Lodge applications with EPA for a new organism approval and with MPI for an import permit and CTO approval to bring cultured Xf into PC3 containments for future transmission studies

What we found

Potential insect vector species of Xf were found in vineyards across New Zealand.

The research found that meadow spittlebug has a wide distribution in and around our grape growing districts. This is of great concern because of its abilities both to vector Xf (overseas data) and, as demonstrated in this study, to feed successfully on grapevines. A

lthough other types of spittlebugs were found, they were not widespread in vineyards and did not feed as much on grapevines, but they may still play a significant role if they are able to vector Xf. 

All potential spittlebug Xf-vectors found could feed on New Zealand’s most important grapevine variety: Sauvignon Blanc; indeed, Sauvignon Blanc could be a preferred food plant for them. 

These insects also have a wide host range and can survive on grapevines without the presence of green leaf material, with numerous alternative plant hosts found within vineyards year round. 

Beside spittlebugs, only one other obligate xylem-feeder insect was found in this study: a single adult cicada. There are 42 cicada species unique to New Zealand, found in a variety of habitats, including tall forest, scrub and grassland. Considering the large amount of grass in and around vineyards, a dedicated study using sampling techniques specific for cicadas might have caught more. However, in light of our survey results and the still-tentative role of cicadas as Xf vectors, this was not pursued further.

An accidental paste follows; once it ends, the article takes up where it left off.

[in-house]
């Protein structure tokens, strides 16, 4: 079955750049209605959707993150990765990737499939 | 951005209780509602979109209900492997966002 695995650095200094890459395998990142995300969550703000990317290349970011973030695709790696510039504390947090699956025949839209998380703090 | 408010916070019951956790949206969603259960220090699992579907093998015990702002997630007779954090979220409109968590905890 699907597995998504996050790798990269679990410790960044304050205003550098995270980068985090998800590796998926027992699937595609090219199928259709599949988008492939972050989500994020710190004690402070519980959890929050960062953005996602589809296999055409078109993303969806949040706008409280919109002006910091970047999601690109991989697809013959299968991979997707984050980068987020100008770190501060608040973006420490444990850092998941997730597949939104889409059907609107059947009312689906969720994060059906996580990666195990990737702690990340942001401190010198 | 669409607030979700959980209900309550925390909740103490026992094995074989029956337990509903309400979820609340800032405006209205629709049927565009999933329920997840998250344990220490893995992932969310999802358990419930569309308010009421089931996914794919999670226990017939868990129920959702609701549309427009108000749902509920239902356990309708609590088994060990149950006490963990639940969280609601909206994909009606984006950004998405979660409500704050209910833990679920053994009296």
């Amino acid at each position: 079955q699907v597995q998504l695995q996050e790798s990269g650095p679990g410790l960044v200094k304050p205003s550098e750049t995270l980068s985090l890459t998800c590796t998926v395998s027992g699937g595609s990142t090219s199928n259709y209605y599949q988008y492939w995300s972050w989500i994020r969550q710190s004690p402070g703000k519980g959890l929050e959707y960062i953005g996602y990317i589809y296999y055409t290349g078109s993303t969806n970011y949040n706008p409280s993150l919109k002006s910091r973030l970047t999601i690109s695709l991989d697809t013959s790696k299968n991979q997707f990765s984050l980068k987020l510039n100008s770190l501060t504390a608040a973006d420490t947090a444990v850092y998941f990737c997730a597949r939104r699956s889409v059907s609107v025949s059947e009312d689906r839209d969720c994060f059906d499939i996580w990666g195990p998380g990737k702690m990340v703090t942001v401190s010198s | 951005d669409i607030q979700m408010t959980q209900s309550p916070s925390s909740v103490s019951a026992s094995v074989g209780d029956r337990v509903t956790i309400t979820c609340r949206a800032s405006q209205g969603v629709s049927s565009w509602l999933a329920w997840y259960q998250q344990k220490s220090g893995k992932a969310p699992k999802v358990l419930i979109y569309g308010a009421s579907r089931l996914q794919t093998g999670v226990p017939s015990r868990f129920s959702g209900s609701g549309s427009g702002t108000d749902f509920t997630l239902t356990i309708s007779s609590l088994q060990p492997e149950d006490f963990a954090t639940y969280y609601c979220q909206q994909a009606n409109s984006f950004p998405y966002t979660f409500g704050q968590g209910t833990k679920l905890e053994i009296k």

This survey represents only a snapshot in time during the grapevine-growing season; both the recorded species and other spittlebug species may be found in and around the vineyards if surveyed at different times of the year.

For example, C. fingens was only trapped around Auckland, however, previous records show that adults of this species have been recorded during spring, summer and autumn in coastal areas from Northland to Nelson on numerous host plants. Carystoterpa vagans was not identified during the survey although this species is widespread in New Zealand and also found on numerous host plants from spring till autumn. In addition, Xf transmission efficacy varies substantially depending on insect species, and spittlebugs may show high efficacy. There is international evidence for spittlebugs being vectors of Xf and the ability of New Zealand species to acquire and transmit Xf will be determined in upcoming work. 

So far, we have shown that spittlebugs in New Zealand may be important vectors of Xf, if Xf were accidently introduced. For biosecurity readiness for PD in grapes, we need to understand their association with Xf, potential host range, geographical distribution, and the potential for effective management and control of these species. 

We will continue this project for another two seasons.